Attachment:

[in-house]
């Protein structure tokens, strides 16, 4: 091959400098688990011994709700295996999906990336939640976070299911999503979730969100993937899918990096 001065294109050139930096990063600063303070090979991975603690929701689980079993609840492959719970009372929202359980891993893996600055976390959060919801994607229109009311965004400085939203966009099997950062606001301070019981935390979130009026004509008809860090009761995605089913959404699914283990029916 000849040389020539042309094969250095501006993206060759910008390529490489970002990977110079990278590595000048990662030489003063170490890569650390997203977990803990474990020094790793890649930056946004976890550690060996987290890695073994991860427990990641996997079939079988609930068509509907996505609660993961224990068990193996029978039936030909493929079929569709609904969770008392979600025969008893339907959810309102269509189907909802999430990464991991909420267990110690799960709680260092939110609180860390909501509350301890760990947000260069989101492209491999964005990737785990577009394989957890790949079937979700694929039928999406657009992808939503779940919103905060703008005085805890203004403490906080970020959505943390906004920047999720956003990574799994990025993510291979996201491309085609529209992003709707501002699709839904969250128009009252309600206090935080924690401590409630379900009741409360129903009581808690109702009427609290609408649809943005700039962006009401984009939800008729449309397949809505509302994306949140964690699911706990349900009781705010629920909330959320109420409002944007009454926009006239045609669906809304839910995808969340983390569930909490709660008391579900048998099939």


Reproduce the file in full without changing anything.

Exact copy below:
[in-house]
């Protein structure tokens, strides 16, 4: 091959400098688990011994709700295996999906990336939640976070299911999503979730969100993937899918990096 001065294109050139930096990063600063303070090979991975603690929701689980079993609840492959719970009372929202359980891993893996600055976390959060919801994607229109009311965004400085939203966009099997950062606001301070019981935390979130009026004509008809860090009761995605089913959404699914283990029916 000849040389020539042309094969250095501006993206060759910008390529490489970002990977110079990278590595000048990662030489003063170490890569650390997203977990803990474990020094790793890649930056946004976890550690060996987290890695073994991860427990990641996997079939079988609930068509509907996505609660993961224990068990193996029978039936030909493929079929569709609904969770008392979600025969008893339907959810309102269509189907909802999430990464991991909420267990110690799960709680260092939110609180860390909501509350301890760990947000260069989101492209491999964005990737785990577009394989957890790949079937979700694929039928999406657009992808939503779940919103905060703008005085805890203004403490906080970020959505943390906004920047999720956003990574799994990025993510291979996201491309085609529209992003709707501002699709839904969250128009009252309600206090935080924690401590409630379900009741409360129903009581808690109702009427609290609408649809943005700039962006009401984009939800008729449309397949809505509302994306949140964690699911706990349900009781705010629920909330959320109420409002944007009454926009006239045609669906809304839910995808969340983390569930909490709660008391579900048998099939």